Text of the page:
I had a coincidence of snails over the weekend when I took my one-year-old daughter to a local greenhouse. We walked between rows hand in hand, reaching for flowers, drinking in the scent of soil and mist. Beneath one wide-leafed plant, we met a snail: a garden-variety one the color of pond slime, its shell balanced nimbly on its back. It waved its tentacles through the air in benign greeting, and left a trail of slick mucus behind it.
Slimy things in general tend to revolt me. I am finicky about texture and prefer to keep my hands clean. This being the case, however, I could not resist reaching out one finger to stroke the snail's shell, which was a perfect, striped spiral in the warm colors of chocolate and licorice.
It felt as smooth as the skin of my baby, who showed no interest whatsoever in the snail. I looped one arm around her waist; she leaned her head back and closed her eyes to be kissed.
The coincidence came when I opened a library book at her bedtime and found a page featuring a snail. Being slimy and not very exciting, a snail is not a typical protagonist in the world of children's literature, but this book celebrated the snail. This, it claimed, was because snails spend their whole lives constructing something of beauty to leave behind after they die.
I didn't know snails are actually the carpenters of their own homes. I thought they simply found empty shells and moved in—a nation of renters. Wrong. These guys are serious artists, the Frank Lloyd Wrights of the animal world.
An average snail is born with a speck of shell, a translucent whorl the size of a stud earring. The shell is soft at this stage, and flexible; you could smash the whole thing easily between your thumb and index finger.
A snail's head and foot may emerge from its shell, but its heart does not. Its heart is always enclosed, safe, sound, in the room it has made for itself. As its heart grows larger, so too, must the room grow larger.
I finished the book and laid my daughter down in her crib at the foot of my bed, my own heart swelling as I brushed one hand through her hair. My friends keep telling me maybe it's time to move her crib out of my room, but I can't, just yet.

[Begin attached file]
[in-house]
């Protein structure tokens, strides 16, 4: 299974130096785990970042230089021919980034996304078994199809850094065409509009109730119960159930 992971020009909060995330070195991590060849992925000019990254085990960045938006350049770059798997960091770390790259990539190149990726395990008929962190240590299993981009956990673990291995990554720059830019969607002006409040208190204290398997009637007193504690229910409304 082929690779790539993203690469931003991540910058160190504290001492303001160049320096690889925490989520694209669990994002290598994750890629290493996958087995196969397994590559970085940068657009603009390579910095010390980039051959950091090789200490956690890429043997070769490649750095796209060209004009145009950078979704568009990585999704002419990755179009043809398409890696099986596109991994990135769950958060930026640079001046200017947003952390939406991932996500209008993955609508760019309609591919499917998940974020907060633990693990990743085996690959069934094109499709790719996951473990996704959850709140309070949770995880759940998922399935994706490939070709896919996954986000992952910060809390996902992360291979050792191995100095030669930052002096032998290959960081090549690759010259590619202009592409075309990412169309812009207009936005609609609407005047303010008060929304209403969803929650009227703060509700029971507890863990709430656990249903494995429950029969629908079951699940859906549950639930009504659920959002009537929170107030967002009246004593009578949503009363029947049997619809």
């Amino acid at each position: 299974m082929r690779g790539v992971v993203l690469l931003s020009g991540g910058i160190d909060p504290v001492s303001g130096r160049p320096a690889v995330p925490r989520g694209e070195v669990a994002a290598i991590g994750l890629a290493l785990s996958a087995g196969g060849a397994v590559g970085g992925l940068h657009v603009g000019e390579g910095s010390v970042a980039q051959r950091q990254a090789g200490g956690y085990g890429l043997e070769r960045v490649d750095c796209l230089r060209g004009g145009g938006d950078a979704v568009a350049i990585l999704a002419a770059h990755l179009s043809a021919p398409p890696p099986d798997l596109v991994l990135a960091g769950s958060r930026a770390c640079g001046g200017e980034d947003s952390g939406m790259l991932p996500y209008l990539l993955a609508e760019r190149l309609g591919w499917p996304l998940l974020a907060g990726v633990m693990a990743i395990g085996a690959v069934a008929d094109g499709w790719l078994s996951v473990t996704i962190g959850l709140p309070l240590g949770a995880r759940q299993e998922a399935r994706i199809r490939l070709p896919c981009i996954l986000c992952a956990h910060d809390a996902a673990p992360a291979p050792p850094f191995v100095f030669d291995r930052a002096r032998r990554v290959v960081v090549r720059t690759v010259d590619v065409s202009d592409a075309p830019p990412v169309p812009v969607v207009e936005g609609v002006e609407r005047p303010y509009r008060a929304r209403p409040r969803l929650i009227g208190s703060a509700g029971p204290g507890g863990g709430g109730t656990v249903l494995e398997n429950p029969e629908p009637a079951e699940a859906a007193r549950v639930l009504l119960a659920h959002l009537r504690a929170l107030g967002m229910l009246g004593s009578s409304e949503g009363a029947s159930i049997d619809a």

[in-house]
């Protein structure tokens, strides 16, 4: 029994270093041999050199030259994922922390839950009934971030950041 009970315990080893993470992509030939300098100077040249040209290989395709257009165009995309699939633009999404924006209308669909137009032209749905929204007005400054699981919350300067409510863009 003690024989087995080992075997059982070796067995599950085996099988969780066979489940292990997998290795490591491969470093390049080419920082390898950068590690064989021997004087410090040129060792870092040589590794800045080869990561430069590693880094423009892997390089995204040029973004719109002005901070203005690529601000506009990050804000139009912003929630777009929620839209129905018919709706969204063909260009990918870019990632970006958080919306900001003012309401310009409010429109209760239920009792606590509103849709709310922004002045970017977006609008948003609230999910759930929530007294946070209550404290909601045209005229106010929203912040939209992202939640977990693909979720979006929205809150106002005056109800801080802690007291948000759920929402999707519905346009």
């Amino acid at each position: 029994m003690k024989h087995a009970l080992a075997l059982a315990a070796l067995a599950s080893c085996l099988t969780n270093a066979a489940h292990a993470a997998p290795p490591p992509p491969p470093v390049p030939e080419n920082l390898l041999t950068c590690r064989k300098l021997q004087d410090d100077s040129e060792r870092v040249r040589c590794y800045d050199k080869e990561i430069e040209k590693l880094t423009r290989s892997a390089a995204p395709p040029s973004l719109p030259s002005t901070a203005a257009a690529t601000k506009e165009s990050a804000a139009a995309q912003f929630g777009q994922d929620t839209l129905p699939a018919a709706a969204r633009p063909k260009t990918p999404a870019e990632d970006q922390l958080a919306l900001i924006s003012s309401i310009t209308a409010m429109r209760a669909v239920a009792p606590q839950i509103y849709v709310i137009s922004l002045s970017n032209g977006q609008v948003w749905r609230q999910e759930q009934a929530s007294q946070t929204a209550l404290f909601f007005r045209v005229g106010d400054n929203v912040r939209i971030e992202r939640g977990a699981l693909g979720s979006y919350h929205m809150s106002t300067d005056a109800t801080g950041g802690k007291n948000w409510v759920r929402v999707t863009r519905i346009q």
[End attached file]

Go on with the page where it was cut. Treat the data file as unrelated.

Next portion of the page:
I did most of the work of birthing her in our room, pacing the floor where we'd planned to put her crib. It was such a beautiful labor—hours at home, in the cool dark, listening to love songs for my baby as I swayed back and forth, willing her to come. "I've loved you for a thousand years," crooned the voice on the mix I'd made only for her, and I believed it. I'd hoped and tried and yearned and prayed for this child for almost a year. I'd wanted her so badly that the gaping absence of her almost physically hurt, a constant animal gnawing in my gut.
The night she was born, snow lit up the dark, a million flurries flying in the car's headlights as we drove to the hospital. I felt calm, in control, and—as much as possible—peaceful. We walked up to the room, and 15 minutes later I felt my body yawning open. I looked down and, all at once, she was there.
"Aren't you so happy?" the nurse asked me the next day, placing my daughter in my arms. It had been the labor of my dreams—my baby was healthy, gorgeous, and as easygoing as they come.
"I think I'm mostly just in shock," I said, to cover what I really felt, which was . . . nothing. Numb, emotionless, disconnected. Where was the tidal wave that was supposed to sweep me off my feet? Why didn't my heart swell up with the force of mother love? Instead, it felt bare and sparse, like an empty room.
Even at the time, I knew that it was postpartum depression; knowing this did not stop it from absolutely scaring the shit out of me.
What if, I feared, my heart simply could not hold her? What if my heart was simply too small? I felt defective, deformed. I wept and wept for my beautiful, perfect daughter; she deserved better.